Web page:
DEG: The RU was involved with a num­ber of social move­ments in the late 1960s and 1970s. One was the anti­war veteran’s move­ment, per­haps most vis­i­bly rep­re­sented by an orga­ni­za­tion called the Viet­nam Vet­er­ans Against the War (VVAW). The group had some very famous mem­bers, such as John F. Kerry, the for­mer Sen­a­tor from Mass­a­chu­setts and cur­rent Sec­re­tary of State. The group was also rather mil­i­tant, as when many mem­bers threw their medals back in 1971. Inter­est­ingly, by the mid-1970s, the RU/RCP had effec­tive lead­er­ship of the VVAW. How did this come about, and what ulti­mately led the two groups to part ways?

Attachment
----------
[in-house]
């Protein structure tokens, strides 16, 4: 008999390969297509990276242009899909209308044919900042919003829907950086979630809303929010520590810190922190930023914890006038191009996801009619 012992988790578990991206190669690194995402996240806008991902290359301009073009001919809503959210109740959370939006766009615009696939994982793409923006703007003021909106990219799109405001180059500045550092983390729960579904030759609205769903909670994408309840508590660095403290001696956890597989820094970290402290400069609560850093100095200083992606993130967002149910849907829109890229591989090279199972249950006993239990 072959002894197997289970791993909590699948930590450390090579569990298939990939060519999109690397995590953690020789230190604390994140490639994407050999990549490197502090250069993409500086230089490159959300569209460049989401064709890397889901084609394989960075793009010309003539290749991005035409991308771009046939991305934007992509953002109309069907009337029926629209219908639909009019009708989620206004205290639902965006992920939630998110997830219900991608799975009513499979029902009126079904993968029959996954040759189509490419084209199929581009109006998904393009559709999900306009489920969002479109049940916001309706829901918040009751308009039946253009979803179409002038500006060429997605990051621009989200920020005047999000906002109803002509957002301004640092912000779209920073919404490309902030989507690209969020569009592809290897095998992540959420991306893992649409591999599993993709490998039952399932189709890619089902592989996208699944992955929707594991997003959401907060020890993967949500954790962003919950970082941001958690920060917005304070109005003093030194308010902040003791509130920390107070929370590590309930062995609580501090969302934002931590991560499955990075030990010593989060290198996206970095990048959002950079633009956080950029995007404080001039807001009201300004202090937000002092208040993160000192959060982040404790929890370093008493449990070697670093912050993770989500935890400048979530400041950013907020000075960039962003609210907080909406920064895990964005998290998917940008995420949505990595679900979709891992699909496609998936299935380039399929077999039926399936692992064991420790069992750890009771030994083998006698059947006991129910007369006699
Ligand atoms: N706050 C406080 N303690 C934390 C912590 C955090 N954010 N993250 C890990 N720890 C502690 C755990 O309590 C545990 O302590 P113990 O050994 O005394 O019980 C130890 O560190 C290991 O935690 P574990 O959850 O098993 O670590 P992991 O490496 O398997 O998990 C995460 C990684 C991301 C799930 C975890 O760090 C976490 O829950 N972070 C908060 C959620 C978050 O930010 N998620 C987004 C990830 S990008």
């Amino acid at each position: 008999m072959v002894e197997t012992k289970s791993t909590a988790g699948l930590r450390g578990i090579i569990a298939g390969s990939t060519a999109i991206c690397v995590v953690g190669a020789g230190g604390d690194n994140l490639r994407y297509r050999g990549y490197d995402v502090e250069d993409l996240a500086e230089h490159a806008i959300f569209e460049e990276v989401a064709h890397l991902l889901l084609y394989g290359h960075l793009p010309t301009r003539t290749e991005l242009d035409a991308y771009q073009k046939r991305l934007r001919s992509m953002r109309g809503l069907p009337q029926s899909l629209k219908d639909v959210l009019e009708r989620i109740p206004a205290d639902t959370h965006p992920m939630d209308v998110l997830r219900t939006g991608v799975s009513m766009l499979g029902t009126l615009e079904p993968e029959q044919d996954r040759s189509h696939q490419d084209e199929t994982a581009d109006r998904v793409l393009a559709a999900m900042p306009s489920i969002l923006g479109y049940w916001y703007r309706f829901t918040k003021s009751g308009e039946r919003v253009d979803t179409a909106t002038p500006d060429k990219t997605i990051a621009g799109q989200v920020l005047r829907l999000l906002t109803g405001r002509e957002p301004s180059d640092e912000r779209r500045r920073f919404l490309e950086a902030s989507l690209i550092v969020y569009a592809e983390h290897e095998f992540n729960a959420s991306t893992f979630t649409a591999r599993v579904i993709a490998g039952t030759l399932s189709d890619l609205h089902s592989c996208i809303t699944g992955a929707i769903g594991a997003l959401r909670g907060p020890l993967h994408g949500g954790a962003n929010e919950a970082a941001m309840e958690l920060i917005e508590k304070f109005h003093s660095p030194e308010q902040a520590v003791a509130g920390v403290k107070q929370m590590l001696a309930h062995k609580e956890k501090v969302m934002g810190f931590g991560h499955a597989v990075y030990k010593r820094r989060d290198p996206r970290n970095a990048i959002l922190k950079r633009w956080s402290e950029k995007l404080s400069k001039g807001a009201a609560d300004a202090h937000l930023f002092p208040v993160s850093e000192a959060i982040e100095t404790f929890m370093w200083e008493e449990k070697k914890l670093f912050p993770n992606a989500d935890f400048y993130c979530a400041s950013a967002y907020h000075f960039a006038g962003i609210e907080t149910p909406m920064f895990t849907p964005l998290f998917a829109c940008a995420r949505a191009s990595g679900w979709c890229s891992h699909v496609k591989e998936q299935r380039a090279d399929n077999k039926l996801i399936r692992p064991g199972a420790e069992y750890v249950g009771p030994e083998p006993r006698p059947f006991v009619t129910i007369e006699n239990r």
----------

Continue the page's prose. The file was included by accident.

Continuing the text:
AL: It came about because the national lead­er­ship of VVAW was very rad­i­cal and it had no inter­est in com­ing back under the US polit­i­cal fold. They had their own falling out, John Kerry and oth­ers left because they weren’t rad­i­cal and didn’t want to be asso­ci­ated with that kind of rad­i­cal­ism. VVAW also went into decline as the Viet­nam War ended. After all, their very rea­son for exist­ing was to oppose the Viet­nam War. As it cohered, the national lead­er­ship decided to join the Rev­o­lu­tion­ary Union since they wanted rev­o­lu­tion and had no inter­est in mak­ing Amer­ica work. Many of them had been forced to do things at the behest of the United States gov­ern­ment and they totally rejected it. And through a vote, the group decided to align itself with the RU. It was a demo­c­ra­tic vote and the VVAW has a stock­pile of released doc­u­ments show­ing that they actu­ally counted the num­ber of votes.